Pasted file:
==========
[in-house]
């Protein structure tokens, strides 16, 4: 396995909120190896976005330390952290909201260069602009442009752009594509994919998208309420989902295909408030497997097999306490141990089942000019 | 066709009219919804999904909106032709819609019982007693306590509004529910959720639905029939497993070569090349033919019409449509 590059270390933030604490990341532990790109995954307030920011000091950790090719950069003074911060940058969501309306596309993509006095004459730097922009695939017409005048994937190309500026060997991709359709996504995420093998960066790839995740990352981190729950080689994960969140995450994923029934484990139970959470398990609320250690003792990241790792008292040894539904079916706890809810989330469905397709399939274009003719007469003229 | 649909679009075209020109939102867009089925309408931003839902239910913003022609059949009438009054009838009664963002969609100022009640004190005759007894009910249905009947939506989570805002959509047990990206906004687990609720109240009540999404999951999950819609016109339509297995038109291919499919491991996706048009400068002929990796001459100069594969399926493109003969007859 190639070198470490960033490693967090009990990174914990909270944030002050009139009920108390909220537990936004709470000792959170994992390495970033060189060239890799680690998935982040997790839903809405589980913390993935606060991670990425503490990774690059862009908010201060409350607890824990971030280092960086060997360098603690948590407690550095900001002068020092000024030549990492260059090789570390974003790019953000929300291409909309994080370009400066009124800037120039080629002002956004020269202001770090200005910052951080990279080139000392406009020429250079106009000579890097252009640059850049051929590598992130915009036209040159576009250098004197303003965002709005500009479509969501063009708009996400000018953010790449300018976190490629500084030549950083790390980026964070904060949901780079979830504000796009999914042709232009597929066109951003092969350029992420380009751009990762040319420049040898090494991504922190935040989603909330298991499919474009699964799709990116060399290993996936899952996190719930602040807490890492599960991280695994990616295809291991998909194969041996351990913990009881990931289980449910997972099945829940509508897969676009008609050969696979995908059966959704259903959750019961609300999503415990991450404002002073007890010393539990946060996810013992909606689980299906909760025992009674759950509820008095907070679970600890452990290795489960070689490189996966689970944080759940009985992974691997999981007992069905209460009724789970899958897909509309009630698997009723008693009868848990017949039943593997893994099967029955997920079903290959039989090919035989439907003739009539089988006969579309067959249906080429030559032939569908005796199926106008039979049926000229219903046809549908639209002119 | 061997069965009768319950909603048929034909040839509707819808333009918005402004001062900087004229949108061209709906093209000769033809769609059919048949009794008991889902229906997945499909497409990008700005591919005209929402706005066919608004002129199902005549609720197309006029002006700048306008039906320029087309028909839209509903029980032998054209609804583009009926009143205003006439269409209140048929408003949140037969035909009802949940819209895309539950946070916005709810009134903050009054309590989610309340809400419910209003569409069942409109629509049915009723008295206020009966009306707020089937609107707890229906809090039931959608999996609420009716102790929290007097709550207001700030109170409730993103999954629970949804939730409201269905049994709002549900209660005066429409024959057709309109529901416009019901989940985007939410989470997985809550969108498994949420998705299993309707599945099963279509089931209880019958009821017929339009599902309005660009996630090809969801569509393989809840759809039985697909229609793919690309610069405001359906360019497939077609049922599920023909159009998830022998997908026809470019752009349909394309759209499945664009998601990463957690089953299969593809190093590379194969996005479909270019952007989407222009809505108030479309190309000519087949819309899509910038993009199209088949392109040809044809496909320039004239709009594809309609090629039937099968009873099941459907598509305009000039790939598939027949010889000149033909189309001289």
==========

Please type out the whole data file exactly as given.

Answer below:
[in-house]
């Protein structure tokens, strides 16, 4: 396995909120190896976005330390952290909201260069602009442009752009594509994919998208309420989902295909408030497997097999306490141990089942000019 | 066709009219919804999904909106032709819609019982007693306590509004529910959720639905029939497993070569090349033919019409449509 590059270390933030604490990341532990790109995954307030920011000091950790090719950069003074911060940058969501309306596309993509006095004459730097922009695939017409005048994937190309500026060997991709359709996504995420093998960066790839995740990352981190729950080689994960969140995450994923029934484990139970959470398990609320250690003792990241790792008292040894539904079916706890809810989330469905397709399939274009003719007469003229 | 649909679009075209020109939102867009089925309408931003839902239910913003022609059949009438009054009838009664963002969609100022009640004190005759007894009910249905009947939506989570805002959509047990990206906004687990609720109240009540999404999951999950819609016109339509297995038109291919499919491991996706048009400068002929990796001459100069594969399926493109003969007859 190639070198470490960033490693967090009990990174914990909270944030002050009139009920108390909220537990936004709470000792959170994992390495970033060189060239890799680690998935982040997790839903809405589980913390993935606060991670990425503490990774690059862009908010201060409350607890824990971030280092960086060997360098603690948590407690550095900001002068020092000024030549990492260059090789570390974003790019953000929300291409909309994080370009400066009124800037120039080629002002956004020269202001770090200005910052951080990279080139000392406009020429250079106009000579890097252009640059850049051929590598992130915009036209040159576009250098004197303003965002709005500009479509969501063009708009996400000018953010790449300018976190490629500084030549950083790390980026964070904060949901780079979830504000796009999914042709232009597929066109951003092969350029992420380009751009990762040319420049040898090494991504922190935040989603909330298991499919474009699964799709990116060399290993996936899952996190719930602040807490890492599960991280695994990616295809291991998909194969041996351990913990009881990931289980449910997972099945829940509508897969676009008609050969696979995908059966959704259903959750019961609300999503415990991450404002002073007890010393539990946060996810013992909606689980299906909760025992009674759950509820008095907070679970600890452990290795489960070689490189996966689970944080759940009985992974691997999981007992069905209460009724789970899958897909509309009630698997009723008693009868848990017949039943593997893994099967029955997920079903290959039989090919035989439907003739009539089988006969579309067959249906080429030559032939569908005796199926106008039979049926000229219903046809549908639209002119 | 061997069965009768319950909603048929034909040839509707819808333009918005402004001062900087004229949108061209709906093209000769033809769609059919048949009794008991889902229906997945499909497409990008700005591919005209929402706005066919608004002129199902005549609720197309006029002006700048306008039906320029087309028909839209509903029980032998054209609804583009009926009143205003006439269409209140048929408003949140037969035909009802949940819209895309539950946070916005709810009134903050009054309590989610309340809400419910209003569409069942409109629509049915009723008295206020009966009306707020089937609107707890229906809090039931959608999996609420009716102790929290007097709550207001700030109170409730993103999954629970949804939730409201269905049994709002549900209660005066429409024959057709309109529901416009019901989940985007939410989470997985809550969108498994949420998705299993309707599945099963279509089931209880019958009821017929339009599902309005660009996630090809969801569509393989809840759809039985697909229609793919690309610069405001359906360019497939077609049922599920023909159009998830022998997908026809470019752009349909394309759209499945664009998601990463957690089953299969593809190093590379194969996005479909270019952007989407222009809505108030479309190309000519087949819309899509910038993009199209088949392109040809044809496909320039004239709009594809309609090629039937099968009873099941459907598509305009000039790939598939027949010889000149033909189309001289």